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I've started learning .NET with MVC 4 in C# and I built a basic application to display records from a MySQL database. It's incredibly basic, but it's the best I could come up with being a complete beginner to C# and all.

Most of the programming I do is with Ruby on Rails and I tried to carry over some of the design patterns that I use there. I don't know the .NET conventions so if you see anything that should be changed please let me know.

Also, I don't fully understand how to find records with LINQ and pass them to the view. I ended up getting lucky and finding an article that somewhat explained it, but I don't have a firm grasp on the subject. If you know of any tutorials or articles that could shed some light on the subject I'd be very grateful.

P.S. The naming conventions for my entities and models are wrong. It's a long story, basically it took me a while to connect to my MySQL database and when I generated them I didn't care how they were named.

Here's the code I would like ya'll to look at.

RouteConfig.cs

routes.MapRoute(
    name: "root",
    url: "",
    defaults: new { controller = "Authors", action = "Index" }
);

routes.MapRoute(
    name: "author_books",
    url: "authors/{author_id}/books",
    defaults: new { controller = "Authors", action = "Books" }
);

AuthorsController.cs

public class AuthorsController : Controller {

    bookisticsEntities be = new bookisticsEntities();
    //
    // GET: /Authors/

    public ActionResult Index() {
       return View(be.authors.ToList());
    }

    public ActionResult Books(int author_id = 0) {
        author aut = be.authors.Find(author_id);

        var books = from b in be.books
                    join a in be.authors
                    on b.author_id equals a.id
                    where b.author_id == author_id
                    select b;

        ViewBag.author_name = aut.name;
        return View(books.ToList());
    }
}

I've omitted the view files because I pretty much left them at default after they were generated.

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1 Answer 1

up vote 2 down vote accepted

Dependency injection

Use dependency injection everywhere you can

public class AuthorsController : Controller
{
    private readonly bookisticsEntities _booksEntities;

    public AuthorsController(bookisticsEntities entities)
    {
        _booksEntities = entities;
    }

    public ActionResult Index()
    {
        //all authors on one page can be slow, paging?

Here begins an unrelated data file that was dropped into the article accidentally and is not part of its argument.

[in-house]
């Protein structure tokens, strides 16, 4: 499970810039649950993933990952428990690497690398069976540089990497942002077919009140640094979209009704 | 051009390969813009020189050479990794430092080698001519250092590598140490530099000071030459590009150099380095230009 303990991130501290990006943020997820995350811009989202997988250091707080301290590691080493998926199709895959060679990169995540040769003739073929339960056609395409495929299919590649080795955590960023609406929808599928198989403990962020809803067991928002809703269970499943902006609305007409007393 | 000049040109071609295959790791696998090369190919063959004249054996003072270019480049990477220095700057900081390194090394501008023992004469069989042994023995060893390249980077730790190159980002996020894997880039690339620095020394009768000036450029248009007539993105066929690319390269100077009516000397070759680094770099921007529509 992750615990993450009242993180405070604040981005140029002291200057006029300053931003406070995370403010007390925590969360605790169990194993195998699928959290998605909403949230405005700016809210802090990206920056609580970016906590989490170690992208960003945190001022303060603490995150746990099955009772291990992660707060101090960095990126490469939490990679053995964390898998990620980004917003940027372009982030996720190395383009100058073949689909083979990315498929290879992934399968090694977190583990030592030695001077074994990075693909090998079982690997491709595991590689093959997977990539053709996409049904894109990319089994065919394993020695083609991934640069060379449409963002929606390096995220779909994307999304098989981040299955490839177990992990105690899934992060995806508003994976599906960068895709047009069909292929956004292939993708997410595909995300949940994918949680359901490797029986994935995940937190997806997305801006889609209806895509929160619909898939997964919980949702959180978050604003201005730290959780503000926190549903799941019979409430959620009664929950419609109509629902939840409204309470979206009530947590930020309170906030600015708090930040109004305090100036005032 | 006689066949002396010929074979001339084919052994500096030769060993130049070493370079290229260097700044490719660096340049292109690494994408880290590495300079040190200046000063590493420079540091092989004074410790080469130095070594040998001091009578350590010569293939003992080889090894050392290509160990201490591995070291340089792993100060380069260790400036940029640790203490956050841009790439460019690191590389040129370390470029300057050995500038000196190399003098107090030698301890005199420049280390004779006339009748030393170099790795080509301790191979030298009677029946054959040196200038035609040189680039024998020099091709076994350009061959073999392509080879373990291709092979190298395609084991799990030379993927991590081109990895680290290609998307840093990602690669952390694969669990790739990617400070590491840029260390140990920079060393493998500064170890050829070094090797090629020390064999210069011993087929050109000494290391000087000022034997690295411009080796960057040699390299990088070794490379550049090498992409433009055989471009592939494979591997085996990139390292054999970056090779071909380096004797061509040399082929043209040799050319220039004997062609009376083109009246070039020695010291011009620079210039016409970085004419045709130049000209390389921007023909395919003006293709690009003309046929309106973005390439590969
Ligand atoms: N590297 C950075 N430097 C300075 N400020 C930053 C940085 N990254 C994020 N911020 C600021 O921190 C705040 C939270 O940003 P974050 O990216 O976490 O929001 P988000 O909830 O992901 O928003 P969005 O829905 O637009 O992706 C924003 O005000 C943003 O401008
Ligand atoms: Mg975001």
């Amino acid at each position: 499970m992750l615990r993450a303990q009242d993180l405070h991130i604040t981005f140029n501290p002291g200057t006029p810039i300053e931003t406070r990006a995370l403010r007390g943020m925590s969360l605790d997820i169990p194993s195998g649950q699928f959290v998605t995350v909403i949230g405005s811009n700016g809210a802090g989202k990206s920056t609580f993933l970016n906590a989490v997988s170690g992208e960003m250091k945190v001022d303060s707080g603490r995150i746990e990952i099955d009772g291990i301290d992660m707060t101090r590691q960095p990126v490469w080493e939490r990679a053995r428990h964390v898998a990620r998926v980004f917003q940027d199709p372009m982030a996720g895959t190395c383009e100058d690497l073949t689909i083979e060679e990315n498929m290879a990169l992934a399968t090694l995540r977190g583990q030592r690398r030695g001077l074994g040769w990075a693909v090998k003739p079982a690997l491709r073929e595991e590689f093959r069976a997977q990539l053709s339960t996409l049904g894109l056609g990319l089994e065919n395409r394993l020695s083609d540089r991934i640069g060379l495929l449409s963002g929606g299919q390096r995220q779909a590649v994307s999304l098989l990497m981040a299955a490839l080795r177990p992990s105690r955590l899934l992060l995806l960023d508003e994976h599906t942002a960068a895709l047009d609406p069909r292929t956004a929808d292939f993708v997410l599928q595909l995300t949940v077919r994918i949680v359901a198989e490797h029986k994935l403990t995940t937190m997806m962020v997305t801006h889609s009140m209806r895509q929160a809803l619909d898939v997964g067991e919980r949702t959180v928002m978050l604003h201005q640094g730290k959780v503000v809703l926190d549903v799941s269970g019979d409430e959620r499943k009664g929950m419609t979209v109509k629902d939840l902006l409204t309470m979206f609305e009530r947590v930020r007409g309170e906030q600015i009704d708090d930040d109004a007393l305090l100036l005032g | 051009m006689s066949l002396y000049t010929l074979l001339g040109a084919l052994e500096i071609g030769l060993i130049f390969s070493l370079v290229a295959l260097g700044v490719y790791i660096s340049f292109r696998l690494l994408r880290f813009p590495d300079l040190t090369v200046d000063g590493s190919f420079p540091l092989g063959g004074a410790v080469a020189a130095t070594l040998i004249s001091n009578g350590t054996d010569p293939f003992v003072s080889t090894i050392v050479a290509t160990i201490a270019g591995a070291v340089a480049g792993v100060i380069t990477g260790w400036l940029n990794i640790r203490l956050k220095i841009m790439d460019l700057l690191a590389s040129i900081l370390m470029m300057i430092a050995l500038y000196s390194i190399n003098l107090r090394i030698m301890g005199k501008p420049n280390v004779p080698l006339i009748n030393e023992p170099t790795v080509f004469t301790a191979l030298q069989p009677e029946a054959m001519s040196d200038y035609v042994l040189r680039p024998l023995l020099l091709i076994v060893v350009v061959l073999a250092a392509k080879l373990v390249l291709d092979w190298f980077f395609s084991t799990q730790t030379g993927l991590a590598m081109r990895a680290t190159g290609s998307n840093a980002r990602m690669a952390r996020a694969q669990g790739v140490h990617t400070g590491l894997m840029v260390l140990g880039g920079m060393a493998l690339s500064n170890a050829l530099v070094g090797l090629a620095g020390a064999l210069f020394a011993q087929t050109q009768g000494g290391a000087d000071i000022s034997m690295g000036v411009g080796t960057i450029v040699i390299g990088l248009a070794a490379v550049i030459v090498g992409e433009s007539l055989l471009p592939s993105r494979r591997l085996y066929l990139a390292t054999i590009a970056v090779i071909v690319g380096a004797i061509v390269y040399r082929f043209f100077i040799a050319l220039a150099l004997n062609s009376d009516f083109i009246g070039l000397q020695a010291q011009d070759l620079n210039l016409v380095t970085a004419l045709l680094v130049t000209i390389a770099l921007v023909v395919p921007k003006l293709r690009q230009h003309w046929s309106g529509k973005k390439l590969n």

//.ToList() is useless here
       return View(be.authors);
    }

    //default value is not neccessary becouse 0 is an invalid value
    public ActionResult Books(int author_id)
    {
        var author = _booksEntities.authors.SingleOrDefault(a => a.id == author_id);

        if (author == null)
        {
            return HttpNotFound();
        }

        /*var books = from b in be.books
                    join a in be.authors
                    on b.author_id equals a.id
                    where b.author_id == author_id
                    select b;

        ViewBag.author_name = aut.name;*/

        //pass the author to the view and in the view you can iterate on the author.Books collection
        //if the foreign keys are correct in the database
        //or you setted everything correctly in code first approach
        return View(author);
    }
}

Now the controller expects a bookisticsEntities instance as constructor parameter but the default controller factory in the MVC framework only can use a parameterless constructor so you need a solution for this; use a dependency injection container like Ninject! It's easy to use available through Nuget.

N-tier

It seams to me your application missing one or two (maybe three) application level becouse currently you managing the database directly which is not a best practise. You have to build at leas one level between the MVC and the dataaccess tier which is called business layer (or two: a service layer and under that a business layer). In this way you controller will expect one or more different type of object instances but not your database model!

If you are done whith this you can use simplified models in your application, for example in the Books action method you can use a model which can contain the author's name, identifier and the books also (books can be simplified also).

Learn Entity Framework

Read a lot about how EF works. :)

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Thank you for your suggestions. I'm definitely interested in implementing DI and Ninject looks like a really cool project. However, I couldn't get it work out of the box. I added it through Nuget, and I added a constructor to my class, but I'm getting an error about not having a parameterless constructor. After a couple of google searches I wasn't able to find a direct answer, do you have any ideas on what I should do? –  Baylor Rae' Feb 8 '13 at 15:14
    
@BaylorRae' You need to ensure that the binding is setup so that the Ninject solution knows what class to create when the controller class is instantiated –  dreza Feb 9 '13 at 2:51
    
Add to the project the Ninject MVC3 extension and then you will have a NinjectWebCommon class where you can set up your bindings. This is not required you can use it for example in the Applocation_Start by creating a StandardKerel, setting up the bindings and then with a small adapter class register it as a DependencyResolver (DependencyResolver.SetResolver) and you are done. –  Peter Kiss Feb 9 '13 at 6:18
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